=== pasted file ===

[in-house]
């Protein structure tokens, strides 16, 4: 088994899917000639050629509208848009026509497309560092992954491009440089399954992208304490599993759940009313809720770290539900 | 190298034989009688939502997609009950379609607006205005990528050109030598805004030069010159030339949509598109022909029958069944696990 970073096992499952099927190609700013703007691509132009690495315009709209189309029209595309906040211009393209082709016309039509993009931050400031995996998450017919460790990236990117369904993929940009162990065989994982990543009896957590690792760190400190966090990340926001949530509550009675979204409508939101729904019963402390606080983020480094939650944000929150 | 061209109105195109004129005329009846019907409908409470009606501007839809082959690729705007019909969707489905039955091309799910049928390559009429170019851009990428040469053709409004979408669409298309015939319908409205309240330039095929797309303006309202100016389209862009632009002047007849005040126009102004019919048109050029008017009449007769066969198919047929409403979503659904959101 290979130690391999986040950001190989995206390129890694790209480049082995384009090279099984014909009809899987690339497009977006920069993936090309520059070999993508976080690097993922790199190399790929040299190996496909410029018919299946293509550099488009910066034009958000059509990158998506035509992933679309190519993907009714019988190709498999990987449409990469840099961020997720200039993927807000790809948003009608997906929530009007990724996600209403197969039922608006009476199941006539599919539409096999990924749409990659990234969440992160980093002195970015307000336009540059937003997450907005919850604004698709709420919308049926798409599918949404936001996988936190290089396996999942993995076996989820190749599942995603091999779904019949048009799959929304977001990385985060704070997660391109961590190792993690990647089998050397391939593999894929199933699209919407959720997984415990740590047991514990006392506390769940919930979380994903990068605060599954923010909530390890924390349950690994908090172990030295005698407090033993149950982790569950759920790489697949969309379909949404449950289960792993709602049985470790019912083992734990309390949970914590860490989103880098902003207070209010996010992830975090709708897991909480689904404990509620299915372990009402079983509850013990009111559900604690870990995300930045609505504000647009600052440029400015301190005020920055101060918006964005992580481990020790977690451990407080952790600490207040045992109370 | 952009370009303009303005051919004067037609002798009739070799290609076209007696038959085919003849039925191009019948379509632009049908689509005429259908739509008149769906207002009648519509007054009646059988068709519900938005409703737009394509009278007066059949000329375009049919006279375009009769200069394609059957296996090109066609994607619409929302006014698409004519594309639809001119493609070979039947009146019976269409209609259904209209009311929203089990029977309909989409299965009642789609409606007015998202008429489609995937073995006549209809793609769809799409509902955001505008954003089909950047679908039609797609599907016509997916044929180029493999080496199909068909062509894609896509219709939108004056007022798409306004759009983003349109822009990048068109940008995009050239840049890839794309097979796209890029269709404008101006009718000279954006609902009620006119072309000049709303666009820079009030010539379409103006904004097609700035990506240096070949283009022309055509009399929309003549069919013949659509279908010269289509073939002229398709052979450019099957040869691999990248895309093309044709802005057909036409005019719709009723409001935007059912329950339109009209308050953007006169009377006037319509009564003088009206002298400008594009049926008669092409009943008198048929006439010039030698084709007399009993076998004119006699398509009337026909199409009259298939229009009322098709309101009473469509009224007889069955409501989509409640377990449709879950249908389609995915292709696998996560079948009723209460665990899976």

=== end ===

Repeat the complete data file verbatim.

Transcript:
[in-house]
């Protein structure tokens, strides 16, 4: 088994899917000639050629509208848009026509497309560092992954491009440089399954992208304490599993759940009313809720770290539900 | 190298034989009688939502997609009950379609607006205005990528050109030598805004030069010159030339949509598109022909029958069944696990 970073096992499952099927190609700013703007691509132009690495315009709209189309029209595309906040211009393209082709016309039509993009931050400031995996998450017919460790990236990117369904993929940009162990065989994982990543009896957590690792760190400190966090990340926001949530509550009675979204409508939101729904019963402390606080983020480094939650944000929150 | 061209109105195109004129005329009846019907409908409470009606501007839809082959690729705007019909969707489905039955091309799910049928390559009429170019851009990428040469053709409004979408669409298309015939319908409205309240330039095929797309303006309202100016389209862009632009002047007849005040126009102004019919048109050029008017009449007769066969198919047929409403979503659904959101 290979130690391999986040950001190989995206390129890694790209480049082995384009090279099984014909009809899987690339497009977006920069993936090309520059070999993508976080690097993922790199190399790929040299190996496909410029018919299946293509550099488009910066034009958000059509990158998506035509992933679309190519993907009714019988190709498999990987449409990469840099961020997720200039993927807000790809948003009608997906929530009007990724996600209403197969039922608006009476199941006539599919539409096999990924749409990659990234969440992160980093002195970015307000336009540059937003997450907005919850604004698709709420919308049926798409599918949404936001996988936190290089396996999942993995076996989820190749599942995603091999779904019949048009799959929304977001990385985060704070997660391109961590190792993690990647089998050397391939593999894929199933699209919407959720997984415990740590047991514990006392506390769940919930979380994903990068605060599954923010909530390890924390349950690994908090172990030295005698407090033993149950982790569950759920790489697949969309379909949404449950289960792993709602049985470790019912083992734990309390949970914590860490989103880098902003207070209010996010992830975090709708897991909480689904404990509620299915372990009402079983509850013990009111559900604690870990995300930045609505504000647009600052440029400015301190005020920055101060918006964005992580481990020790977690451990407080952790600490207040045992109370 | 952009370009303009303005051919004067037609002798009739070799290609076209007696038959085919003849039925191009019948379509632009049908689509005429259908739509008149769906207002009648519509007054009646059988068709519900938005409703737009394509009278007066059949000329375009049919006279375009009769200069394609059957296996090109066609994607619409929302006014698409004519594309639809001119493609070979039947009146019976269409209609259904209209009311929203089990029977309909989409299965009642789609409606007015998202008429489609995937073995006549209809793609769809799409509902955001505008954003089909950047679908039609797609599907016509997916044929180029493999080496199909068909062509894609896509219709939108004056007022798409306004759009983003349109822009990048068109940008995009050239840049890839794309097979796209890029269709404008101006009718000279954006609902009620006119072309000049709303666009820079009030010539379409103006904004097609700035990506240096070949283009022309055509009399929309003549069919013949659509279908010269289509073939002229398709052979450019099957040869691999990248895309093309044709802005057909036409005019719709009723409001935007059912329950339109009209308050953007006169009377006037319509009564003088009206002298400008594009049926008669092409009943008198048929006439010039030698084709007399009993076998004119006699398509009337026909199409009259298939229009009322098709309101009473469509009224007889069955409501989509409640377990449709879950249908389609995915292709696998996560079948009723209460665990899976």